About

Dedicated to improving quality of life by enhancing the functionality of artificial hands and their control in human-machine systems.

 

To this end, we study:

  • Neuromuscular biomechanics of human grasp to elucidate patterns of reflex-like grip responses that can be used as inspiration for low-level reflexes in artificial hands
  • Neuromuscular control of multiple digits during manipulation tasks
  • Tactile sensor technology that can provide rich tactile feedback for use in real-time control of artificial fingertips
  • Machine-learning algorithms that will enable the mapping of tactile sensor signals to features of finger-object interactions
  • Reinforcement learning approaches to enable robots to learn how to perform hard-to-code tasks through experience
  • Control and sensory challenges for human-machine systems
  • Reducing cognitive burden via sensory-event driven, low-level reflex algorithms. Such artificial reflexes could serve as “survival instincts” which buy time for human operators of robotic devices to detect, process, and command a response to perturbations.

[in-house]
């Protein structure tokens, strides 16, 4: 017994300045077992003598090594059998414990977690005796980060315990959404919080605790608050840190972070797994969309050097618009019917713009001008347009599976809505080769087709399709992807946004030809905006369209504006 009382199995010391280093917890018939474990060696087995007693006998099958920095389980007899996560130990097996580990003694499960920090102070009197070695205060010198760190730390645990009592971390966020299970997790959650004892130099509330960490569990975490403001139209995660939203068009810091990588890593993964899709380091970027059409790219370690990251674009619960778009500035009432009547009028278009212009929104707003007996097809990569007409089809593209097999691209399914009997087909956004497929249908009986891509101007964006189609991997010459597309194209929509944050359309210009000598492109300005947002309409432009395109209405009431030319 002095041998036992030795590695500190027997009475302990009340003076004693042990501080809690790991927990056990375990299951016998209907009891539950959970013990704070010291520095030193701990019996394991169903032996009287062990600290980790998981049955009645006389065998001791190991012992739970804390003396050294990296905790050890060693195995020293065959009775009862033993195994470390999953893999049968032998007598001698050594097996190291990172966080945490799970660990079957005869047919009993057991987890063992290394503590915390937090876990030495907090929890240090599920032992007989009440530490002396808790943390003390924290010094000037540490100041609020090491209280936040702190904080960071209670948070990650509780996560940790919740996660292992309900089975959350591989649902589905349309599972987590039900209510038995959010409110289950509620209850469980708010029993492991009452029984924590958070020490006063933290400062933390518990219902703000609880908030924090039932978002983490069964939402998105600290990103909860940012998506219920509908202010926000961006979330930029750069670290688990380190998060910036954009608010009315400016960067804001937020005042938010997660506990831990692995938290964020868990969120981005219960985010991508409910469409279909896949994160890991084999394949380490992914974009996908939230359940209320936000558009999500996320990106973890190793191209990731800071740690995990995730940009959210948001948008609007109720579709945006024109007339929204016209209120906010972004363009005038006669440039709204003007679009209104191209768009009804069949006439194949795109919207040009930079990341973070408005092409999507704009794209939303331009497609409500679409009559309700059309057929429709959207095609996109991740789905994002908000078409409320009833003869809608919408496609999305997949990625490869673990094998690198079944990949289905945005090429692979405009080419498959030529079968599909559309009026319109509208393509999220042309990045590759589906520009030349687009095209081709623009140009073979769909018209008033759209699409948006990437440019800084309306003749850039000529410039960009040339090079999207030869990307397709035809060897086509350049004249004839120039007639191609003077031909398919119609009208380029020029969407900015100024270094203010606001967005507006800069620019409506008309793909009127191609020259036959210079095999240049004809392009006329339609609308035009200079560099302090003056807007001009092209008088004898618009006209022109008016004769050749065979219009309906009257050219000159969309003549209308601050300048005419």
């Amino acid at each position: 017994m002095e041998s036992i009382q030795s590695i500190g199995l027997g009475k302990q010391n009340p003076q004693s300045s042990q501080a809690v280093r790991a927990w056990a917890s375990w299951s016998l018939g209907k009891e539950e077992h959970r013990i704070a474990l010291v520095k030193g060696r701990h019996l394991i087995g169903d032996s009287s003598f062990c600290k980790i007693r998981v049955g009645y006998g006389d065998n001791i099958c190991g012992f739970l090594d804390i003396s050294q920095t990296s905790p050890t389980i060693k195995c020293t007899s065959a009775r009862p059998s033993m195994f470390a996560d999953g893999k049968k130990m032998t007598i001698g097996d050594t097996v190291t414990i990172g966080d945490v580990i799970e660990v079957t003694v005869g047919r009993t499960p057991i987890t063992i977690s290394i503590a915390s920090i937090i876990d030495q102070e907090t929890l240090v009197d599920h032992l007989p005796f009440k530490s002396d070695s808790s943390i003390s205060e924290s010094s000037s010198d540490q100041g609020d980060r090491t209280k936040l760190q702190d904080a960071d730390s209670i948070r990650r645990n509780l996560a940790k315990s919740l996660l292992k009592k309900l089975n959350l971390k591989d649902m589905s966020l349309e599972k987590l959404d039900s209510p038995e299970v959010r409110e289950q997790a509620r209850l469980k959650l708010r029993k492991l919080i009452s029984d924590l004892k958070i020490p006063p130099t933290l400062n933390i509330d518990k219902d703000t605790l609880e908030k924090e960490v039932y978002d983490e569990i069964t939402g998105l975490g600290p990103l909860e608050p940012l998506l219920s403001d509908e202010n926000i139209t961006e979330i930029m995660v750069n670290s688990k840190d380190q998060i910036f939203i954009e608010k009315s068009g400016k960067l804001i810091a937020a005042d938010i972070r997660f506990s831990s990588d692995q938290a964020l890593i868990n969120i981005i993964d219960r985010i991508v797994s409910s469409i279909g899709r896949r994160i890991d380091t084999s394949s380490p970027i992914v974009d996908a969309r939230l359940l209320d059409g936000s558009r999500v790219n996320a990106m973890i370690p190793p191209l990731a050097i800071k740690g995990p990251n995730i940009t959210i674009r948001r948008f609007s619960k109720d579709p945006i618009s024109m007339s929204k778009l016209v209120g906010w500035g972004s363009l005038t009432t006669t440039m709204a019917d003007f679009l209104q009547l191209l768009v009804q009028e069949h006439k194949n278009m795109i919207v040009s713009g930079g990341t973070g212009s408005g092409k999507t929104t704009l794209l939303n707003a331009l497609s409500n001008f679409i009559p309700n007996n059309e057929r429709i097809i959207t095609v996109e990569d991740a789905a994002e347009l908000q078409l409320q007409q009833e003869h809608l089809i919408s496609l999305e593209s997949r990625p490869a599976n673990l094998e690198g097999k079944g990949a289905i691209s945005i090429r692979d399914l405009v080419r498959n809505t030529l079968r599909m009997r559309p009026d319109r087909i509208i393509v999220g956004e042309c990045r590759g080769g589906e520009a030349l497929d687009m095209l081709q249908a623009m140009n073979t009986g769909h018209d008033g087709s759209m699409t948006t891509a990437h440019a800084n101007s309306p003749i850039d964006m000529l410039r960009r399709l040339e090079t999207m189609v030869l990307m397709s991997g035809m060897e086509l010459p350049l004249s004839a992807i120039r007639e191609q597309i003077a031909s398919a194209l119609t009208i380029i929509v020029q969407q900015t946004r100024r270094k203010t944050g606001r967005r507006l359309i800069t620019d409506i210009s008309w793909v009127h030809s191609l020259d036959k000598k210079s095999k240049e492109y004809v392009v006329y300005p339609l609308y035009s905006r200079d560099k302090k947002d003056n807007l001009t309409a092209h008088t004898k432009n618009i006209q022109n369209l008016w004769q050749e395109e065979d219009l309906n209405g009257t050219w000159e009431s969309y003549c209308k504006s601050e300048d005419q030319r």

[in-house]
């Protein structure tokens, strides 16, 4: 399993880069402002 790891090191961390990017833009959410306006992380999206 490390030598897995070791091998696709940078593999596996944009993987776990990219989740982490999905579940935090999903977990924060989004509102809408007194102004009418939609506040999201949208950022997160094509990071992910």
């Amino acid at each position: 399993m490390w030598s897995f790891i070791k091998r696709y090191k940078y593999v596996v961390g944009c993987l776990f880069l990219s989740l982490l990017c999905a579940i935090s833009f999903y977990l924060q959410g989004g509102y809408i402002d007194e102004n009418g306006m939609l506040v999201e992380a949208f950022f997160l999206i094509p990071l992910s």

Our research is intended to advance the design and control of human-machine systems as well as autonomous robotic systems.

Example applications include:

  • Prosthetic hands for improving the independence and quality of life of amputees
  • Wheelchair-mounted robot hand and arm for increasing the workspace, independence, and quality of life of wheelchair users
  • Semi-autonomous, teleoperated manipulators for use in harsh or limited-access environments, such as for nuclear power plant decommissioning or explosive ordnance disposal